Pairing is very easy in Bluetooth 5.0 and can be even easier as the OpenComm includes a small NFC chip to make this easier when you bring it near a phone with this feature.
All buttons are on the right, along with a multifunction button that can be used to answer calls. Depending on how it is pressed, you will navigate through the audio tracks. Their placement is very convenient when you are right-handed and less helpful when you are not.
The charging process takes place via the aforementioned magnetic connection, and a full charge can be achieved in a few hours. According to Aftershokz, that should give you 8 hours of listening time and up to 16 hours of conversation pleasure.
Playback times suggest that listening to music wears out the headset faster than talking, twice as fast to be precise. They’ll last about ten days on standby in case you won’t need them for a while.
We should also mention that these are IP55 waterproof, which means they can take a light shower, but we wouldn’t swim in them.
The sound quality is the Achilles’ heel for bone-conducting headphones. Because as much as we liked them, they will never replace conventional headphones for the frequency range.
The range on offer is way better than expected, however, and unless you are an obsessive audiophile, they are more than adequate for listening to music or TV audio.
The only limitation to the output is that you can hear the music from them when you take them off and they stay connected when you place them on a hard surface. If you put them on something soft you will hear very little, but each table amplifies the sound and makes the OpenComm move with the vibrations.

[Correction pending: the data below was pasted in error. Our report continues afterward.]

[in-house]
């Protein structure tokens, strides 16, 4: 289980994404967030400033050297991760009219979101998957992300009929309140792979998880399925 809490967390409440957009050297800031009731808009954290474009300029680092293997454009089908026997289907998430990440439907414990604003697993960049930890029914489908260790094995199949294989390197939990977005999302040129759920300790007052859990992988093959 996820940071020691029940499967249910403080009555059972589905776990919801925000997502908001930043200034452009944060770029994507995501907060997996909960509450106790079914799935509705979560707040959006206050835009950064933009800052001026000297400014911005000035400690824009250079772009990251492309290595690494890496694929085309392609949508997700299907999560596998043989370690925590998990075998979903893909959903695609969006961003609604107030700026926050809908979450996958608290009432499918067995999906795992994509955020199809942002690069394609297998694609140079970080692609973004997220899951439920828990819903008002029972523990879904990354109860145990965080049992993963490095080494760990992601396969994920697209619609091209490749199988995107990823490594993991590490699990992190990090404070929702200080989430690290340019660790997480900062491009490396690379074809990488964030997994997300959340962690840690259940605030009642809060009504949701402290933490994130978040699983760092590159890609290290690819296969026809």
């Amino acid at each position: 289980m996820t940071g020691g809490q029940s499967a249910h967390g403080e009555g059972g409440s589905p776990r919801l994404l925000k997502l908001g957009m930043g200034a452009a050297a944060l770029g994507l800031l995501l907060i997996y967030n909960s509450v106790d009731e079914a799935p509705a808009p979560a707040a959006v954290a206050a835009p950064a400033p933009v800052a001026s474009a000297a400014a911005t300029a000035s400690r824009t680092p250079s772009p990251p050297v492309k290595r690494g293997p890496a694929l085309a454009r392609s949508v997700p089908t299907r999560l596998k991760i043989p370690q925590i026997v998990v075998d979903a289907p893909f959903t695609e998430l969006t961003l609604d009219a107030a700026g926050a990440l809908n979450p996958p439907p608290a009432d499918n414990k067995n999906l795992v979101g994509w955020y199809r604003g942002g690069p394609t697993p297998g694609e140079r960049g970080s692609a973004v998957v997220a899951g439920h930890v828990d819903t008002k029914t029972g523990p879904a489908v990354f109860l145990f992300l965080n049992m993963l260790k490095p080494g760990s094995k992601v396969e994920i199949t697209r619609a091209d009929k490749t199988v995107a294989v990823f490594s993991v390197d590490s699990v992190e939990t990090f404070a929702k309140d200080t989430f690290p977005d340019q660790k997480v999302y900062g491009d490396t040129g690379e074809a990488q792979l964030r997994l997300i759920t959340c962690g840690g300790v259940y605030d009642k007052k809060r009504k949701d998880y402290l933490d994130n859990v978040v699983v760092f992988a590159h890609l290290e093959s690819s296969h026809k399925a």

But where they really shine is when they are used for phone or streaming conversations, where the voice of others is presented very clearly. The boom microphone has two sensors and uses them to provide external noise reduction. This will make your voice different from the ambient noise on the other end.
This noise canceling technology is nothing new as it is included in all Aftershokz headphones. However, it works very well, making it great for calling and conferencing.
From an audiophile point of view, bone conduction is a mixed bag. The density of human skulls lends itself to transmitting some frequencies, mainly the low range, and is less amazing at transmitting the high altitude end.
This division makes perfect sense as it would never be a positive evolutionary direction to have the human skull ring like a bell when it gets stuck and transfer that energy to the soft, squishy contents.
This makes music with large bass seem good, but high-end pieces appear cut off and less dramatic. We found that adjusting the position of the contact surfaces gave better results. However, when you run or move, that position can easily move to a less perfect position.
So if you want an epic soundscape, spend $ 800 on some wired cans and live with the other practical limitations of these devices.
The AfterShokz OpenComm is just right for those who need to listen to digital audio for a long period of time without discomfort and who need a microphone to be able to communicate freely.
After a few uses, it goes without saying that these should be dragged and positioned. Once you no longer need it, you’ll need to unplug it and plug it in to recharge it.
They’re much nicer to wear for a longer session and have almost no pain that in-ear designs and sockets can cause.
We would have liked a longer battery life, but it should get most people through a day of work, especially if they’re charging them during a lunch break.
Our only minor concern is that AfterShokz has the OpenMove, a remarkably similar product that is sweat resistant and leaves out the boom mic for almost half the price. As good as the microphone is on this design, is it worth that much more?
If you don’t need to speak but just listen, the OpenMove might be the AfterShokz product for you. For those who listen and also need to be heard, the AfterShokz OpenComm is an excellent choice.
We’re not unique on this as they are currently out of stock at AfterShokz in the UK. Fortunately, other regions and sources still have stocks, but this design should be very popular this year, we suspect.